The Most Dog Friendly Community Online
Join and Discover the Best Things to do with your Dog

Welcome to Our Community
Wanting to join the rest of our members? Feel free to sign up today.

When Can A Puppy Leave Its Mother?

Discussion in 'Dog Health' started by Violet Turner, Feb 22, 2018.

  1. Violet Turner

    Violet Turner Well-Known Member Registered

    Messages:
    2,810
    Likes Received:
    1,171
    Trophy Points:
    113
    When Can A Puppy Leave Its Mother?

    I have been reading up on this topic a lot and i would like advice. A fair few people will give puppies away at 8 weeks but I'm not sure.

    I have been told 7 weeks, 8 weeks and 10 weeks but what am I to choose for my 4?

    I would love the puppies to stay longer but 10 weeks will be too much, and 7 weeks far too early. What age did you get your puppy at and why?

    In my experience I have suggested to other dog owners 8 weeks but is this too early?
     
    Last edited: Feb 22, 2018
  2. JudyN

    JudyN Well-Known Member Registered

    Messages:
    1,979
    Likes Received:
    2,889
    Trophy Points:
    113
    To an extent it depends on the skills of the breeder & new owner. A breeder/trainer I know said she'd rather take a dog at 7 weeks if the breeder wasn't going to socialise it well, because she could then do the socialisation needed. It may also depend on the mother - I know Jasper's mum had more or less had enough of her litter by the time they were 5 weeks old so he wasn't in effect 'with his mum' by 7 weeks.

    Beyond this, there does seem to be conflicting advice on the internet. Any time between 8 and 12 weeks may be fine, but the later it is, the more vital socialisation by the breeder is. I think the breeder I mentioned makes sure that by the time the pups go they have spent time on their own in crates, and at someone else's house, so moving on won't be such a big change for them.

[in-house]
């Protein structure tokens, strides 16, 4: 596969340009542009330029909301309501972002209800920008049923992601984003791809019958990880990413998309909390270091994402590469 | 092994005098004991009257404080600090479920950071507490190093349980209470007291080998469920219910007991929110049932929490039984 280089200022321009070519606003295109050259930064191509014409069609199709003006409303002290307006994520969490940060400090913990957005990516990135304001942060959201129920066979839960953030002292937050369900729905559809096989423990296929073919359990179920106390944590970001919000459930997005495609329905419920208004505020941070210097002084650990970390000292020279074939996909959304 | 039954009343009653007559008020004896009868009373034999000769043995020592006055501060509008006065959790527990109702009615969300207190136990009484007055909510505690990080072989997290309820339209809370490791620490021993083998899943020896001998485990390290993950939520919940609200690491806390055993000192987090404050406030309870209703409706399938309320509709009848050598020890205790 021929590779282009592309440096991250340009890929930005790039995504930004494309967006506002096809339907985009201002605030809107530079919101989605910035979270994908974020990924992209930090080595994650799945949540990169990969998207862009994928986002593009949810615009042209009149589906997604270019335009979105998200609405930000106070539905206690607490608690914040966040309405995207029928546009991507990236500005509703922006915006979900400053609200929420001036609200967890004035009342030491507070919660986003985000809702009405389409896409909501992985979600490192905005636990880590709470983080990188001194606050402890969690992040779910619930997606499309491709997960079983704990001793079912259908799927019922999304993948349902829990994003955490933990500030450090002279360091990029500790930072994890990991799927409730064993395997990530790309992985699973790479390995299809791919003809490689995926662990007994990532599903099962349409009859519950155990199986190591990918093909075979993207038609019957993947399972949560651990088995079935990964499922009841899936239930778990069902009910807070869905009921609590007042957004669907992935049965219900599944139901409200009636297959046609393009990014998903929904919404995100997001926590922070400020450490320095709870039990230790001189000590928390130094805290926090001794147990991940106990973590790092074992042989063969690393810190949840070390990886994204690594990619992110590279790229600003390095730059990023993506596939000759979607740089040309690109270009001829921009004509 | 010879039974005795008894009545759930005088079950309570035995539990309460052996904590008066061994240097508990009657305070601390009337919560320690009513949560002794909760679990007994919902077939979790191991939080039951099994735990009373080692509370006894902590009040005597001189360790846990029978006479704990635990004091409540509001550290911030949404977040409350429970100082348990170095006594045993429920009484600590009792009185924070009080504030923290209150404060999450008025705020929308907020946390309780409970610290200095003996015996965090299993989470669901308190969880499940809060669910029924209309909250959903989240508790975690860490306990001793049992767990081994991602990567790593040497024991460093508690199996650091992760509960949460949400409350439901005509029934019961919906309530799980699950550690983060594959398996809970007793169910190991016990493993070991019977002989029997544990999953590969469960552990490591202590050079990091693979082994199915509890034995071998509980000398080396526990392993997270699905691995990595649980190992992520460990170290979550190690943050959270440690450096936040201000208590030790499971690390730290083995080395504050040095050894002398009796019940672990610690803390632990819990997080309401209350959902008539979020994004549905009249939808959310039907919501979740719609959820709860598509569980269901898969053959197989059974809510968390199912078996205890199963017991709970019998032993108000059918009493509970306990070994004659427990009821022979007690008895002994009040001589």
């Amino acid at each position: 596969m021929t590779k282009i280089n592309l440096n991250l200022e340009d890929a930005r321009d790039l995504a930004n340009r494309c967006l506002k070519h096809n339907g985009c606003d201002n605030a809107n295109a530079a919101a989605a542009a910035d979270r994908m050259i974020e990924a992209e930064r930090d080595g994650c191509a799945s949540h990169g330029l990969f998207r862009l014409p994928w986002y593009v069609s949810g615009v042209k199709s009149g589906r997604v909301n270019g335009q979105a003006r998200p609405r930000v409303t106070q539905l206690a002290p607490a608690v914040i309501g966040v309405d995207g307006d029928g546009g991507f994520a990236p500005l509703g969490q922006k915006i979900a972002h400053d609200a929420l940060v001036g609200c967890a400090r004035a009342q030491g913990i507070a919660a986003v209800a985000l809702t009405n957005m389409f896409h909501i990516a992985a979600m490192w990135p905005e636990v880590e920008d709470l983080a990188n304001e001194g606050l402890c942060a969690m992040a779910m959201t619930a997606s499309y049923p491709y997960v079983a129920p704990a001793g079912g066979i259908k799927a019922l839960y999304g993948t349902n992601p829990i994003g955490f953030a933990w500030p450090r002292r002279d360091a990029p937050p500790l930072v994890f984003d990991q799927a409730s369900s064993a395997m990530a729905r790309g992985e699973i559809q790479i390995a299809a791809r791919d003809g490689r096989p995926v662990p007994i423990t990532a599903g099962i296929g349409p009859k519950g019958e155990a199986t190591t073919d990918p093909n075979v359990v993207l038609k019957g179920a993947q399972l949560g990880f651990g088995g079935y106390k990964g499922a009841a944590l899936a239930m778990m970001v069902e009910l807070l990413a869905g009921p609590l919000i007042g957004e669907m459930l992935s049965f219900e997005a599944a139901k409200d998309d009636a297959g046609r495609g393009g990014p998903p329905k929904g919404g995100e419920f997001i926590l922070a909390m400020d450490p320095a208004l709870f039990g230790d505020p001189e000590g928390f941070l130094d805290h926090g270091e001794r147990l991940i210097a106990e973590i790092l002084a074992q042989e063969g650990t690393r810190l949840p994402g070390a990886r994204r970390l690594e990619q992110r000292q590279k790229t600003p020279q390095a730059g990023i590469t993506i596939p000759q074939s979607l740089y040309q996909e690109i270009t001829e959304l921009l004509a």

Violet Turner and Kayak like this.
  3. Kayak

    Kayak Active Member Registered

    Messages:
    103
    Likes Received:
    204
    Trophy Points:
    43
    The majority of standard pet breeders will start rehomong their puppies as soon as they can at 8 weeks, while some will hold onto the puppy until 12 weeks to provide the training and socialisation as well as to complete the initial course of vaccinations.

    I always thought it was illegal to separate puppies from the litter/dam before they are 8 weeks old.
     
    Violet Turner likes this.
  4. poptart

    poptart Member Registered

    Messages:
    48
    Likes Received:
    47
    Trophy Points:
    18